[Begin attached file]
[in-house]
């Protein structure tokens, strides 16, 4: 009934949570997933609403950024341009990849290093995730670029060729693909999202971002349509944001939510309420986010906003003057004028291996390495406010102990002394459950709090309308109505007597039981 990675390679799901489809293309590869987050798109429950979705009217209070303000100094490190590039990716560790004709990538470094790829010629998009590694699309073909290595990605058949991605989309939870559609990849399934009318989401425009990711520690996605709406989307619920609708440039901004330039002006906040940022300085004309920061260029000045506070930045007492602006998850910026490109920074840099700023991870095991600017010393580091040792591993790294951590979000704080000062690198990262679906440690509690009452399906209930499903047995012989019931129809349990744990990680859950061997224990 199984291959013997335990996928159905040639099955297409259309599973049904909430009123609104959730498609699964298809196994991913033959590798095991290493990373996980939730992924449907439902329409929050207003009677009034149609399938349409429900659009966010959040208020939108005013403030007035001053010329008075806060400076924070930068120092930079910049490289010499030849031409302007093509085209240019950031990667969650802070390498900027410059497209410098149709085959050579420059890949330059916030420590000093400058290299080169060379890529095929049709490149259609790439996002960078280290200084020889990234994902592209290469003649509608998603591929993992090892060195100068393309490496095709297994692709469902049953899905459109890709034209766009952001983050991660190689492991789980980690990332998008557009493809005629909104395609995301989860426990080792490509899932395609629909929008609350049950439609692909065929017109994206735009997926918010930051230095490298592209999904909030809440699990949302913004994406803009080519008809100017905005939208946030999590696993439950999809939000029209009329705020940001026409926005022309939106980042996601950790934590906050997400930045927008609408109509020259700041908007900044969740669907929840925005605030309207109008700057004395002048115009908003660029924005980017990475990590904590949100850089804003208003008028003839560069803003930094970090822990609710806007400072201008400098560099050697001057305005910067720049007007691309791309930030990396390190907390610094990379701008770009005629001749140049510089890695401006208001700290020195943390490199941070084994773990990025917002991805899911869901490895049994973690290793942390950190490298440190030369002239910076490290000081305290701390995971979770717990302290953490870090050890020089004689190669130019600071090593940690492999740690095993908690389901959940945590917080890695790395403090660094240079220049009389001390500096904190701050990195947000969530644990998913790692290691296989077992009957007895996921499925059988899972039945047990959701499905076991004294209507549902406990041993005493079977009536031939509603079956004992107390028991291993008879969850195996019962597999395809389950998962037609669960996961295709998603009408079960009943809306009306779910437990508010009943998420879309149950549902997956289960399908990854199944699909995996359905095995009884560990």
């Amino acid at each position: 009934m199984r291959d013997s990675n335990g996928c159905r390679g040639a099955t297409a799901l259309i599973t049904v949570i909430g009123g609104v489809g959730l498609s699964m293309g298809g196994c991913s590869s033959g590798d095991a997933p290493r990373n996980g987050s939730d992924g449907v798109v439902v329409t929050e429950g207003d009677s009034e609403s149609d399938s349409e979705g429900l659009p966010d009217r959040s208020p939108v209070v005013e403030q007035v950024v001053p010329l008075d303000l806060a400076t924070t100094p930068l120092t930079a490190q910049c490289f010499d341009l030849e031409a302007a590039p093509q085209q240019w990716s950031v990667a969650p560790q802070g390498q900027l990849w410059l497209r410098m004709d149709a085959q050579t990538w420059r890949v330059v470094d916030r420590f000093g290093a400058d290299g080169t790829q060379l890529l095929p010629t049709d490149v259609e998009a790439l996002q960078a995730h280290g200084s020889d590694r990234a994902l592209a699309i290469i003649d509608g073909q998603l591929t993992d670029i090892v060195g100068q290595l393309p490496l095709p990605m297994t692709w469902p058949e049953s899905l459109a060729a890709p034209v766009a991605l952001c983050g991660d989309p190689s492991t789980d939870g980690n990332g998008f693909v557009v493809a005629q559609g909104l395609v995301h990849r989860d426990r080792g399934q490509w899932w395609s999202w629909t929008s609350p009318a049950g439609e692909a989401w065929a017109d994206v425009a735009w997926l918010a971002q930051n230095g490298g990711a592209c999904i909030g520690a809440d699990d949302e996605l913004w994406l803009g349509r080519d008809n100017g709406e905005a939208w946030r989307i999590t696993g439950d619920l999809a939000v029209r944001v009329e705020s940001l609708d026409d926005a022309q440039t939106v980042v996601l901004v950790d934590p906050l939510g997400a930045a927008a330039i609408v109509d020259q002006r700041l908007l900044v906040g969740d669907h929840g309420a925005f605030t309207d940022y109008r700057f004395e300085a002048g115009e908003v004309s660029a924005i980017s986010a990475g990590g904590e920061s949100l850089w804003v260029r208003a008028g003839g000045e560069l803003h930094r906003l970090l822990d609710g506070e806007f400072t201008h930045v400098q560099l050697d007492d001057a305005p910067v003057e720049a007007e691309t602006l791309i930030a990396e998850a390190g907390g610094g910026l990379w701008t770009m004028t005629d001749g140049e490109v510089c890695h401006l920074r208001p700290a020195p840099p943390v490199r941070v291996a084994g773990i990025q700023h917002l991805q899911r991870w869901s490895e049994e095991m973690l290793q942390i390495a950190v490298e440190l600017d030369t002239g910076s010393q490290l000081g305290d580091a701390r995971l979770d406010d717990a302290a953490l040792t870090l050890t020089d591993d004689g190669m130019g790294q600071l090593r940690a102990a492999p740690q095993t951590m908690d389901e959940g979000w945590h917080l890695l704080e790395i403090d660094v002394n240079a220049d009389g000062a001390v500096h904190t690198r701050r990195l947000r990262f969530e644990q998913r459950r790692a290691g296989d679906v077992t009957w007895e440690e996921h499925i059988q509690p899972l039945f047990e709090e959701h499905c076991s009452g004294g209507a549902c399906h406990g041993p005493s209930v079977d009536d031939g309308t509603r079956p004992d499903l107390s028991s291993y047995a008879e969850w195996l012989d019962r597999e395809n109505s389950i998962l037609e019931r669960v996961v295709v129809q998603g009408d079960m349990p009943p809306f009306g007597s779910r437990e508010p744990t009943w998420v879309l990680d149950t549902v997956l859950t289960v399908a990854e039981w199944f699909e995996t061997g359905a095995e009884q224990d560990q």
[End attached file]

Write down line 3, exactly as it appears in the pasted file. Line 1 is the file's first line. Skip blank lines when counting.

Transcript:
């Amino acid at each position: 009934m199984r291959d013997s990675n335990g996928c159905r390679g040639a099955t297409a799901l259309i599973t049904v949570i909430g009123g609104v489809g959730l498609s699964m293309g298809g196994c991913s590869s033959g590798d095991a997933p290493r990373n996980g987050s939730d992924g449907v798109v439902v329409t929050e429950g207003d009677s009034e609403s149609d399938s349409e979705g429900l659009p966010d009217r959040s208020p939108v209070v005013e403030q007035v950024v001053p010329l008075d303000l806060a400076t924070t100094p930068l120092t930079a490190q910049c490289f010499d341009l030849e031409a302007a590039p093509q085209q240019w990716s950031v990667a969650p560790q802070g390498q900027l990849w410059l497209r410098m004709d149709a085959q050579t990538w420059r890949v330059v470094d916030r420590f000093g290093a400058d290299g080169t790829q060379l890529l095929p010629t049709d490149v259609e998009a790439l996002q960078a995730h280290g200084s020889d590694r990234a994902l592209a699309i290469i003649d509608g073909q998603l591929t993992d670029i090892v060195g100068q290595l393309p490496l095709p990605m297994t692709w469902p058949e049953s899905l459109a060729a890709p034209v766009a991605l952001c983050g991660d989309p190689s492991t789980d939870g980690n990332g998008f693909v557009v493809a005629q559609g909104l395609v995301h990849r989860d426990r080792g399934q490509w899932w395609s999202w629909t929008s609350p009318a049950g439609e692909a989401w065929a017109d994206v425009a735009w997926l918010a971002q930051n230095g490298g990711a592209c999904i909030g520690a809440d699990d949302e996605l913004w994406l803009g349509r080519d008809n100017g709406e905005a939208w946030r989307i999590t696993g439950d619920l999809a939000v029209r944001v009329e705020s940001l609708d026409d926005a022309q440039t939106v980042v996601l901004v950790d934590p906050l939510g997400a930045a927008a330039i609408v109509d020259q002006r700041l908007l900044v906040g969740d669907h929840g309420a925005f605030t309207d940022y109008r700057f004395e300085a002048g115009e908003v004309s660029a924005i980017s986010a990475g990590g904590e920061s949100l850089w804003v260029r208003a008028g003839g000045e560069l803003h930094r906003l970090l822990d609710g506070e806007f400072t201008h930045v400098q560099l050697d007492d001057a305005p910067v003057e720049a007007e691309t602006l791309i930030a990396e998850a390190g907390g610094g910026l990379w701008t770009m004028t005629d001749g140049e490109v510089c890695h401006l920074r208001p700290a020195p840099p943390v490199r941070v291996a084994g773990i990025q700023h917002l991805q899911r991870w869901s490895e049994e095991m973690l290793q942390i390495a950190v490298e440190l600017d030369t002239g910076s010393q490290l000081g305290d580091a701390r995971l979770d406010d717990a302290a953490l040792t870090l050890t020089d591993d004689g190669m130019g790294q600071l090593r940690a102990a492999p740690q095993t951590m908690d389901e959940g979000w945590h917080l890695l704080e790395i403090d660094v002394n240079a220049d009389g000062a001390v500096h904190t690198r701050r990195l947000r990262f969530e644990q998913r459950r790692a290691g296989d679906v077992t009957w007895e440690e996921h499925i059988q509690p899972l039945f047990e709090e959701h499905c076991s009452g004294g209507a549902c399906h406990g041993p005493s209930v079977d009536d031939g309308t509603r079956p004992d499903l107390s028991s291993y047995a008879e969850w195996l012989d019962r597999e395809n109505s389950i998962l037609e019931r669960v996961v295709v129809q998603g009408d079960m349990p009943p809306f009306g007597s779910r437990e508010p744990t009943w998420v879309l990680d149950t549902v997956l859950t289960v399908a990854e039981w199944f699909e995996t061997g359905a095995e009884q224990d560990q």